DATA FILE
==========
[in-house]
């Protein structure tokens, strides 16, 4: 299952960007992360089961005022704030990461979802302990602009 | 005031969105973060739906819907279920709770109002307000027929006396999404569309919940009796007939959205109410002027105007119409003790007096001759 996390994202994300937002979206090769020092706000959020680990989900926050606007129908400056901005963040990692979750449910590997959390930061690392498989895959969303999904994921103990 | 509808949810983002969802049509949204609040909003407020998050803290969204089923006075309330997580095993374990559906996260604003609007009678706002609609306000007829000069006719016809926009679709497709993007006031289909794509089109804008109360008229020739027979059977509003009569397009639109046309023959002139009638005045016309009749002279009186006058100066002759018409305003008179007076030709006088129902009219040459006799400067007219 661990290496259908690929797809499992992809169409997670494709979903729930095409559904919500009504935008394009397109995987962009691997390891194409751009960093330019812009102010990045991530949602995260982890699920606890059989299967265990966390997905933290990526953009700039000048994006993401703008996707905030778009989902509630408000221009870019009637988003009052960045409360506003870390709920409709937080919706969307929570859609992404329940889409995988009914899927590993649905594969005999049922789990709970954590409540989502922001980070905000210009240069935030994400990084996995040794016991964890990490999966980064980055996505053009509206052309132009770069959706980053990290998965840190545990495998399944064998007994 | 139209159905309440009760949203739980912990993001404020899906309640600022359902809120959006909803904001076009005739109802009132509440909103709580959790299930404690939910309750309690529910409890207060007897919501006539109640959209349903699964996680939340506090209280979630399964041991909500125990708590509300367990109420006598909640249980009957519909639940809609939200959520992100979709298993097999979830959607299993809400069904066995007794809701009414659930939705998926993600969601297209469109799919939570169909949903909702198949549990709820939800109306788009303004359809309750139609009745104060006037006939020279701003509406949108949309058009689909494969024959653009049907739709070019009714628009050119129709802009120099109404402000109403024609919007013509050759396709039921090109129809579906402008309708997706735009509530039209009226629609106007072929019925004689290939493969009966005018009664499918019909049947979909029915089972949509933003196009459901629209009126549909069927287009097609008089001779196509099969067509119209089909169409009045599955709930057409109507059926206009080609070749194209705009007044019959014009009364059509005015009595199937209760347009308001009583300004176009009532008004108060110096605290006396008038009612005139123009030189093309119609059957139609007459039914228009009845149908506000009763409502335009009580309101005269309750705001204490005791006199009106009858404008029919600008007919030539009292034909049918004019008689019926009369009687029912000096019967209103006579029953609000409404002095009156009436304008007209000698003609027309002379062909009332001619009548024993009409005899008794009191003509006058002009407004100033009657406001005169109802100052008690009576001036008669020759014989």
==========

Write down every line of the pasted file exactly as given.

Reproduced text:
[in-house]
């Protein structure tokens, strides 16, 4: 299952960007992360089961005022704030990461979802302990602009 | 005031969105973060739906819907279920709770109002307000027929006396999404569309919940009796007939959205109410002027105007119409003790007096001759 996390994202994300937002979206090769020092706000959020680990989900926050606007129908400056901005963040990692979750449910590997959390930061690392498989895959969303999904994921103990 | 509808949810983002969802049509949204609040909003407020998050803290969204089923006075309330997580095993374990559906996260604003609007009678706002609609306000007829000069006719016809926009679709497709993007006031289909794509089109804008109360008229020739027979059977509003009569397009639109046309023959002139009638005045016309009749002279009186006058100066002759018409305003008179007076030709006088129902009219040459006799400067007219 661990290496259908690929797809499992992809169409997670494709979903729930095409559904919500009504935008394009397109995987962009691997390891194409751009960093330019812009102010990045991530949602995260982890699920606890059989299967265990966390997905933290990526953009700039000048994006993401703008996707905030778009989902509630408000221009870019009637988003009052960045409360506003870390709920409709937080919706969307929570859609992404329940889409995988009914899927590993649905594969005999049922789990709970954590409540989502922001980070905000210009240069935030994400990084996995040794016991964890990490999966980064980055996505053009509206052309132009770069959706980053990290998965840190545990495998399944064998007994 | 139209159905309440009760949203739980912990993001404020899906309640600022359902809120959006909803904001076009005739109802009132509440909103709580959790299930404690939910309750309690529910409890207060007897919501006539109640959209349903699964996680939340506090209280979630399964041991909500125990708590509300367990109420006598909640249980009957519909639940809609939200959520992100979709298993097999979830959607299993809400069904066995007794809701009414659930939705998926993600969601297209469109799919939570169909949903909702198949549990709820939800109306788009303004359809309750139609009745104060006037006939020279701003509406949108949309058009689909494969024959653009049907739709070019009714628009050119129709802009120099109404402000109403024609919007013509050759396709039921090109129809579906402008309708997706735009509530039209009226629609106007072929019925004689290939493969009966005018009664499918019909049947979909029915089972949509933003196009459901629209009126549909069927287009097609008089001779196509099969067509119209089909169409009045599955709930057409109507059926206009080609070749194209705009007044019959014009009364059509005015009595199937209760347009308001009583300004176009009532008004108060110096605290006396008038009612005139123009030189093309119609059957139609007459039914228009009845149908506000009763409502335009009580309101005269309750705001204490005791006199009106009858404008029919600008007919030539009292034909049918004019008689019926009369009687029912000096019967209103006579029953609000409404002095009156009436304008007209000698003609027309002379062909009332001619009548024993009409005899008794009191003509006058002009407004100033009657406001005169109802100052008690009576001036008669020759014989």